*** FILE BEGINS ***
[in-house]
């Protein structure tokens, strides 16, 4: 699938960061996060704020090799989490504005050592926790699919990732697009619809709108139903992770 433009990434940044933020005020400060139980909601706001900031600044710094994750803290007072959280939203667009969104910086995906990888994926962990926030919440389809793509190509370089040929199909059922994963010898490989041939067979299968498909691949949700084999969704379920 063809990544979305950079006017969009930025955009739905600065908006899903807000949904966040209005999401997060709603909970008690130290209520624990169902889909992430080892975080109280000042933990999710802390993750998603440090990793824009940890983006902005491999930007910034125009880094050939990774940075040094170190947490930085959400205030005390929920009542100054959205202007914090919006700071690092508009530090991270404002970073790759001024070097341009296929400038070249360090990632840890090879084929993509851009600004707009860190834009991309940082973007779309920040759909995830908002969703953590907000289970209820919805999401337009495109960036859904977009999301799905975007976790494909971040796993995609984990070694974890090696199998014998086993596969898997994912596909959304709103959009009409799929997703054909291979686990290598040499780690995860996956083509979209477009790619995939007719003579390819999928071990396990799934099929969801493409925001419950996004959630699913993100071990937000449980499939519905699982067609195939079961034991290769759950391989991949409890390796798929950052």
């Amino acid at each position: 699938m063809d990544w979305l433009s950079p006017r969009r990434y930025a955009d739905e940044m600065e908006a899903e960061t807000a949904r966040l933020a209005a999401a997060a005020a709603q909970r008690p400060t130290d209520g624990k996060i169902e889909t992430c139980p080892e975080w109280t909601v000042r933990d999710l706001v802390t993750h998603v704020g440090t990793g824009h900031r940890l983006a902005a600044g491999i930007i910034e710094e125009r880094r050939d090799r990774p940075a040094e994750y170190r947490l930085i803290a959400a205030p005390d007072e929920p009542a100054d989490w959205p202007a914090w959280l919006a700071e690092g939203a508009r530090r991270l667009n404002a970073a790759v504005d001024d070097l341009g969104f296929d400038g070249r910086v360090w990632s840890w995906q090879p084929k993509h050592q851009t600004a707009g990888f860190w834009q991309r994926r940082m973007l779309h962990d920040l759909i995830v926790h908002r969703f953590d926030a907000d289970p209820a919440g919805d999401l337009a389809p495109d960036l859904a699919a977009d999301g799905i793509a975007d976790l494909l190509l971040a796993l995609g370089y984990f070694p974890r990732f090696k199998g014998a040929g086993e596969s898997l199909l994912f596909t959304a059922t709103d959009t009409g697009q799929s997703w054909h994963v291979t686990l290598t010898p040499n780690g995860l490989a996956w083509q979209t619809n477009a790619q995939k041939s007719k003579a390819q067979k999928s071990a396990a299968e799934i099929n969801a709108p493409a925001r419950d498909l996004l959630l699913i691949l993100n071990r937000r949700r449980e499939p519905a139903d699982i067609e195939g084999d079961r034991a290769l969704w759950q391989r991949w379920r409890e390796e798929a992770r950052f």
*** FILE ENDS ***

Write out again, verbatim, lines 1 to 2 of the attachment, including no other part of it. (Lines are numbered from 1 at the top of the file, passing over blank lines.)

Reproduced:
[in-house]
């Protein structure tokens, strides 16, 4: 699938960061996060704020090799989490504005050592926790699919990732697009619809709108139903992770 433009990434940044933020005020400060139980909601706001900031600044710094994750803290007072959280939203667009969104910086995906990888994926962990926030919440389809793509190509370089040929199909059922994963010898490989041939067979299968498909691949949700084999969704379920 063809990544979305950079006017969009930025955009739905600065908006899903807000949904966040209005999401997060709603909970008690130290209520624990169902889909992430080892975080109280000042933990999710802390993750998603440090990793824009940890983006902005491999930007910034125009880094050939990774940075040094170190947490930085959400205030005390929920009542100054959205202007914090919006700071690092508009530090991270404002970073790759001024070097341009296929400038070249360090990632840890090879084929993509851009600004707009860190834009991309940082973007779309920040759909995830908002969703953590907000289970209820919805999401337009495109960036859904977009999301799905975007976790494909971040796993995609984990070694974890090696199998014998086993596969898997994912596909959304709103959009009409799929997703054909291979686990290598040499780690995860996956083509979209477009790619995939007719003579390819999928071990396990799934099929969801493409925001419950996004959630699913993100071990937000449980499939519905699982067609195939079961034991290769759950391989991949409890390796798929950052």